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United States Department of Agriculture

Agricultural Research Service

Research Project: REDUCING THE ALLERGENIC PROPERTIES OF PEANUTS Title: Spontaneous and induced variability of allergens in commodity crops: Ara h 2 in peanut as a case study.

Authors
item Ozias-Akins, -
item Ramos, M -
item Faustinelli, P -
item Chu, Y -
item Maleki, Soheila
item Thelen, J -
item Huntley, J -
item Arias, K -
item Jordana, Manel -

Submitted to: Journal of Regulatory Toxicology and Pharmacology
Publication Type: Peer Reviewed Journal
Publication Acceptance Date: October 24, 2008
Publication Date: September 10, 2009
Citation: Ozias-Akins, .P., Ramos, M.L., Faustinelli, P., Chu, Y., Maleki, S.J., Thelen, J.J., Huntley, J., Arias, K., Jordana, M. 2009. Spontaneous and induced variability of allergens in commodity crops: Ara h 2 in peanut as a case study. Journal of Regulatory Toxicology and Pharmacology. 54:S37-40.

Interpretive Summary: Many commodity crops are grown for human consumption, and the resulting food products usually contain proteins, some of which may be allergenic. The legumes, peanut, and soybean, as well as, tree nuts and some cereal grains are well recognized sources of food allergens. In peanut, there are 11 documented allergenic proteins, although the major allergens are considered to be Ara h 1 and Ara h 2, both of which are seed storage proteins. Methods to reduce or eliminate these proteins from seeds are available, and allow the feasibility of this approach to be tested. Greatly reduced amounts of Ara h 2 can be achieved by silencing in peanut plant; however, altering the sequence (or mutation) of individual allergens is a more viable and socially acceptable approach to allergen elimination. Although the techniques for these alterations are not new, methods for mutant detection at the molecular level have recently been developed; however, these methods are dependent on knowing the sequence of the peanut genome, which is not currently known in full. These methods will facilitate discovery of spontaneous and induced mutations that may be useful over the long term to eliminate certain allergens from the peanut.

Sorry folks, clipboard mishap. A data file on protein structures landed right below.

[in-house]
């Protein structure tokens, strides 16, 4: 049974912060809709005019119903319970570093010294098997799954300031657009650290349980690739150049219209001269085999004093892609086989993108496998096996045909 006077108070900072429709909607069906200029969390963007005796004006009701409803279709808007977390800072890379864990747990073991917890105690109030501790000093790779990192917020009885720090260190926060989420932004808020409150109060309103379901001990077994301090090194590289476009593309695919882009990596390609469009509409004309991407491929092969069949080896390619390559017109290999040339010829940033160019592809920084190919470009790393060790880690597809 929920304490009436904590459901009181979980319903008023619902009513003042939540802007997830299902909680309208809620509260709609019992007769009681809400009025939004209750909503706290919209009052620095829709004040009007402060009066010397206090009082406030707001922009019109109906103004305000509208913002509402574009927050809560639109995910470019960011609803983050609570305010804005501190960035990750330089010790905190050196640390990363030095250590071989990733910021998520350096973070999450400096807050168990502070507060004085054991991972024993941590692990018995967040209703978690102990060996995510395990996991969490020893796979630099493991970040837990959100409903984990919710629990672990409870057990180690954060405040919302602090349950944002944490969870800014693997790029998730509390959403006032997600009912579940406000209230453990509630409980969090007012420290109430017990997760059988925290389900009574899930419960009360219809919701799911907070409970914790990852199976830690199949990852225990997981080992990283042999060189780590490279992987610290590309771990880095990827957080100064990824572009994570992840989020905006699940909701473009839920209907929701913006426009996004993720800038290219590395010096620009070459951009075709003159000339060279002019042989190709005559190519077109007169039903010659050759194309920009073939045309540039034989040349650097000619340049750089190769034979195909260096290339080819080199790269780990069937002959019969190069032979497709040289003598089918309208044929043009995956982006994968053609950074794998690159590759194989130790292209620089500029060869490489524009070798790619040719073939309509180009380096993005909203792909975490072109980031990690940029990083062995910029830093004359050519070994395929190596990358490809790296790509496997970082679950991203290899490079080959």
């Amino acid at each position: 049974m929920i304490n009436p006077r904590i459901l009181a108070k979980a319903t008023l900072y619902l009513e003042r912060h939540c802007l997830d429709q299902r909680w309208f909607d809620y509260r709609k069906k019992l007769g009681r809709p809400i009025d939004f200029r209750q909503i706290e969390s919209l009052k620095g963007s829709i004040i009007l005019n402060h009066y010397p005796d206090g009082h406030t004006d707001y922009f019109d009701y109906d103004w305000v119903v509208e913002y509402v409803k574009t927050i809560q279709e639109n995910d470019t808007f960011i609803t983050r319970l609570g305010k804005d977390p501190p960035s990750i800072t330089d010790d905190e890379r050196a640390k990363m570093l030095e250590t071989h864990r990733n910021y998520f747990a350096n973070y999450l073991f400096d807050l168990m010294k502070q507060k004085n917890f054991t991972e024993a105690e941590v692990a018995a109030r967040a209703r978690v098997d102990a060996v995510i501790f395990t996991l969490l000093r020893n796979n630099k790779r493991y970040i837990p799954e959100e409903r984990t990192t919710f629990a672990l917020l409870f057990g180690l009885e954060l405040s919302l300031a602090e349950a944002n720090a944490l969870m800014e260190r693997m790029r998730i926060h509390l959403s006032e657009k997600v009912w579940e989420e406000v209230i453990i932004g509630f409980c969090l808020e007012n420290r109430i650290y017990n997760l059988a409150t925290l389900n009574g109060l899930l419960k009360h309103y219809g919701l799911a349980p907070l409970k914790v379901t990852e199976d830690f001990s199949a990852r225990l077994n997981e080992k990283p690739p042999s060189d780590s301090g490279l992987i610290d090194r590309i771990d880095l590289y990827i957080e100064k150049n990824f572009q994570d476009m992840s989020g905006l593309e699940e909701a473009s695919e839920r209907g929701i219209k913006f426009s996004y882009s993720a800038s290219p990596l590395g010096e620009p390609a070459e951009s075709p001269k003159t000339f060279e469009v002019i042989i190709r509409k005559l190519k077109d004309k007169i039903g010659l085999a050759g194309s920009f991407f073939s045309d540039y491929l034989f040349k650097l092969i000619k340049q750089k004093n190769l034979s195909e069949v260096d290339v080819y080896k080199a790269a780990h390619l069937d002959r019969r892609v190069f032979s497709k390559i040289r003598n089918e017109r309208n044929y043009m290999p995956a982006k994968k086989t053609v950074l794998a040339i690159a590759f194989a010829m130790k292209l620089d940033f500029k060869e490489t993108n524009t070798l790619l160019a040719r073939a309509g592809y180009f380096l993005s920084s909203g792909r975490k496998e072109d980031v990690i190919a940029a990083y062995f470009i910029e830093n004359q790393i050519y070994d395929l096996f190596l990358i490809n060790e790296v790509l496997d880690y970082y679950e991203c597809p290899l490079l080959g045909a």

Technical Abstract: Many commodity crops are grown for human consumption, and the resulting food products usually contain proteins, some of which may be allergenic. The legumes, peanut, and soybean, as well as, tree nuts and some cereal grains are well recognized sources of food allergens. In peanut, there are 11 documented allergenic proteins, although the major allergens are considered to be Ara h 1 and Ara h 2, both of which are seed storage proteins. Methods to reduce or eliminate these proteins from seeds are available, and allow the feasibility of this approach to be tested. Greatly reduced amounts of Ara h 2 can be achieved by RNA silencing in transgenic peanut; however, mutagenesis is a more viable and socially acceptable approach to allergen elimination. Although the techniques for mutagenesis are not new, methods for mutant detection at the molecular level have recently been developed; however, these methods are dependent on genome sequence. These methods will facilitate discovery of spontaneous and induced mutations that may be useful over the long term to eliminate certain allergens from the peanut.

Last Modified: 10/25/2014
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